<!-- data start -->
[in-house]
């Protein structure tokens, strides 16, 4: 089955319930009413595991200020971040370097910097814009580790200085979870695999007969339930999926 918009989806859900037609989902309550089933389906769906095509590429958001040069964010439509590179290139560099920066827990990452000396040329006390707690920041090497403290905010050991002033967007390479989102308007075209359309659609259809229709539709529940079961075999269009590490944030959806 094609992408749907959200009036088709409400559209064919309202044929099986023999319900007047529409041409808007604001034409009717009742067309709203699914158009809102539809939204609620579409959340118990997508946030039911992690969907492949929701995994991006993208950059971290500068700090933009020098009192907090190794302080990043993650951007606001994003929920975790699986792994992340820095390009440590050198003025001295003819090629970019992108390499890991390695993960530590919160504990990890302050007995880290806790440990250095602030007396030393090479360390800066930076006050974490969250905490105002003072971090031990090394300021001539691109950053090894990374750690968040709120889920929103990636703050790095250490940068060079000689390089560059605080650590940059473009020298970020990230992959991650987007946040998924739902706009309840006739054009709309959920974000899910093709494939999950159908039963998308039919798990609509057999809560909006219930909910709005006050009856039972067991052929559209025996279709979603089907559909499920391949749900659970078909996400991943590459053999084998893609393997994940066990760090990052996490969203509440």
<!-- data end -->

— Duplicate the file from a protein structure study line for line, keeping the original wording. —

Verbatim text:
[in-house]
């Protein structure tokens, strides 16, 4: 089955319930009413595991200020971040370097910097814009580790200085979870695999007969339930999926 918009989806859900037609989902309550089933389906769906095509590429958001040069964010439509590179290139560099920066827990990452000396040329006390707690920041090497403290905010050991002033967007390479989102308007075209359309659609259809229709539709529940079961075999269009590490944030959806 094609992408749907959200009036088709409400559209064919309202044929099986023999319900007047529409041409808007604001034409009717009742067309709203699914158009809102539809939204609620579409959340118990997508946030039911992690969907492949929701995994991006993208950059971290500068700090933009020098009192907090190794302080990043993650951007606001994003929920975790699986792994992340820095390009440590050198003025001295003819090629970019992108390499890991390695993960530590919160504990990890302050007995880290806790440990250095602030007396030393090479360390800066930076006050974490969250905490105002003072971090031990090394300021001539691109950053090894990374750690968040709120889920929103990636703050790095250490940068060079000689390089560059605080650590940059473009020298970020990230992959991650987007946040998924739902706009309840006739054009709309959920974000899910093709494939999950159908039963998308039919798990609509057999809560909006219930909910709005006050009856039972067991052929559209025996279709979603089907559909499920391949749900659970078909996400991943590459053999084998893609393997994940066990760090990052996490969203509440």